Decentralisation, participation and accountability in Sahelian Forestry: Legal instruments of political-administrative control
MetadataShow full item record
Colonial relations of political administration are being reproduced in the current era of participation and decentralisation. In natural resource management, participation and decentralisation are promoted on the basis that they can increase equity, yield greater efficiency, benefit the environment and contribute to rural development. Reaping these benefits is predicated on (1) the devolution of some real powers over natural resources to local populations, and (2) the existence of locally accountable authorities to whom those powers can be devolved. However, a limited set of highly circumscribed powers are being devolved to locally accountable authorities, and most local authorities to whom powers are being devolved are systematically structured to be upwardly accountable to the central state, rather than downwardly accountable to local populations. Many of the new laws being passed in the name of participation and decentralisation administer rather than enfranchise. The article examines the historical legal underpinnings of the powers and accountability of state-backed rural authorities (chiefs and rural councils), the authorities through which current natural resource management projects in Burkina Faso and in Mali represent local populations, and the decisions being devolved to local bodies in new natural resource management efforts. Without reform local interventions risk reproducing the inequities of their centralised political--administrative context. Rather than pitting the state against society by depicting the state as a negative force and society and non-state institutions as positive--as is done in many decentralisation and participatory efforts--this article suggests that representation through local government can be the basis of general and enduring participation by society in public affairs.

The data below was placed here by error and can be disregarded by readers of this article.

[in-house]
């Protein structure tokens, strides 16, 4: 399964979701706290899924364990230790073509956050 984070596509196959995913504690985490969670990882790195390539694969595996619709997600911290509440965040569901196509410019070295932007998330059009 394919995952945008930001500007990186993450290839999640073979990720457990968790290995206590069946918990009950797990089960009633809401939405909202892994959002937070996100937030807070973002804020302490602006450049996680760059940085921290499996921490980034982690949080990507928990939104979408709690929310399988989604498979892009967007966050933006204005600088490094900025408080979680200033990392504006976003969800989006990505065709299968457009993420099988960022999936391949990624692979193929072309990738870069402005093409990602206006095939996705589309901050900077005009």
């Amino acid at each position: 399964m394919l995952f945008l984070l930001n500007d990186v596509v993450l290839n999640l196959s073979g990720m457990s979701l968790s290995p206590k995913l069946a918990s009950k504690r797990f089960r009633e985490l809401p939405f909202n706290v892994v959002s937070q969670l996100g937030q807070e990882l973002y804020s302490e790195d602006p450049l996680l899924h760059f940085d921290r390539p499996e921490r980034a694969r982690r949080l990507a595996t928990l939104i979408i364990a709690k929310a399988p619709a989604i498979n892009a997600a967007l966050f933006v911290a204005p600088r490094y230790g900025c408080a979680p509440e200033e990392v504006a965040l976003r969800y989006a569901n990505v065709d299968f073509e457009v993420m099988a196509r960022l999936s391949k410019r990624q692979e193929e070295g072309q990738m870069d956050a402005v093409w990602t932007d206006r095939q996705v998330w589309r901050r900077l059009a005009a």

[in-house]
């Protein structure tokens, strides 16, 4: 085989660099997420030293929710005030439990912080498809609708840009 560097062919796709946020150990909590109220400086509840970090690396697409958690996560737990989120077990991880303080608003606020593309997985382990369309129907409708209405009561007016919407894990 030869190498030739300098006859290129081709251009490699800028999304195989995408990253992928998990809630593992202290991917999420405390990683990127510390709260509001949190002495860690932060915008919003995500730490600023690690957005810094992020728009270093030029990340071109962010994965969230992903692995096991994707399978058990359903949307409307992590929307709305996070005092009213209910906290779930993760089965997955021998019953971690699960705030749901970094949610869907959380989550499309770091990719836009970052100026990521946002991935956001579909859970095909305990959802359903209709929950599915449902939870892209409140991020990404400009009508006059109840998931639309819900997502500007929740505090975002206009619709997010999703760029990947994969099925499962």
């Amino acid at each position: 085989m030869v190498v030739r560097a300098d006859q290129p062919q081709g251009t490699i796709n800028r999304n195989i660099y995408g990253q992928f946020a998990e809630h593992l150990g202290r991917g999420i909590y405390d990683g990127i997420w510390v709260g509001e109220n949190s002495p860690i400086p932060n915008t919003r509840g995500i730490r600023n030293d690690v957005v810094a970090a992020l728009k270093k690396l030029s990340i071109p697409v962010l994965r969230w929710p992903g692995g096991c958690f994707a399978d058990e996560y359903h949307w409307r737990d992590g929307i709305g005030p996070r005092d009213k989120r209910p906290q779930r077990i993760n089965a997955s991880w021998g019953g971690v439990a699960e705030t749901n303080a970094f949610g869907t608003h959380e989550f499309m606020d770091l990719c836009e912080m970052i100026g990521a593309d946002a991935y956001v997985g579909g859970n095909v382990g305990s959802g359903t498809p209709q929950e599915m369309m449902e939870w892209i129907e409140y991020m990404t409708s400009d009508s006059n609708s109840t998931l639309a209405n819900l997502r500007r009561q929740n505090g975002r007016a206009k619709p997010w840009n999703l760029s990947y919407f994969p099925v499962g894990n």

Showing items related by title, author, creator and subject.
Jara, M. (Athens, GA: SANREM CRSP and CARE-SUBIR, 2001)Small, independent loggers tend to be characterized by low levels of organization, their inherent disadvantages when dealing with middlemen and the timber industry, and their lack of resources for improving their condition ...
Community and community development in resource-based areas: Operational definitions rooted in an interactional perspective Theodori, G. (Routledge, 2005)"An understanding of community development in resource-based areas must begin with an awareness of what a community is and how it develops. In this article, I provide a conceptual foundation for operational definitions of ...
Agrawal, A.; Gibson, C.C. (New Brunswick, NJ: Rutgers University Press, 2001)This book investigates the connection between community and resource conservation and management, with strong consideration of concepts of "community" and the impact of gender. The connection between ethnicity and the state ...